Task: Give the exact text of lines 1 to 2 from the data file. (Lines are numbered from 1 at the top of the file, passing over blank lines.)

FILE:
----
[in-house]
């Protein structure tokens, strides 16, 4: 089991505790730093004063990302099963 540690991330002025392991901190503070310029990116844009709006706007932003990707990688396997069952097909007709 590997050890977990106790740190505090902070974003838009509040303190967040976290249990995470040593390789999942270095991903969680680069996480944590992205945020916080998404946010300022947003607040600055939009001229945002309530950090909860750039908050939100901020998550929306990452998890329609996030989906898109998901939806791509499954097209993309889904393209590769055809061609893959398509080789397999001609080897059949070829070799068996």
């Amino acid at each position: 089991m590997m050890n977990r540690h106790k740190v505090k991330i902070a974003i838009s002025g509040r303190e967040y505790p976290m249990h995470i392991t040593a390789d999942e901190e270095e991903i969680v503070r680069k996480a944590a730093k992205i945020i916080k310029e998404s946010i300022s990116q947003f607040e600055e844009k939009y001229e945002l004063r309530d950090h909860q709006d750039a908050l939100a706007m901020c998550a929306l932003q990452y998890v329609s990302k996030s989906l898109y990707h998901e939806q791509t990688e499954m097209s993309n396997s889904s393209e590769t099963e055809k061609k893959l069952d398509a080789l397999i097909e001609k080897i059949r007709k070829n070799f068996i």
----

[in-house]
């Protein structure tokens, strides 16, 4: 089991505790730093004063990302099963 540690991330002025392991901190503070310029990116844009709006706007932003990707990688396997069952097909007709 590997050890977990106790740190505090902070974003838009509040303190967040976290249990995470040593390789999942270095991903969680680069996480944590992205945020916080998404946010300022947003607040600055939009001229945002309530950090909860750039908050939100901020998550929306990452998890329609996030989906898109998901939806791509499954097209993309889904393209590769055809061609893959398509080789397999001609080897059949070829070799068996």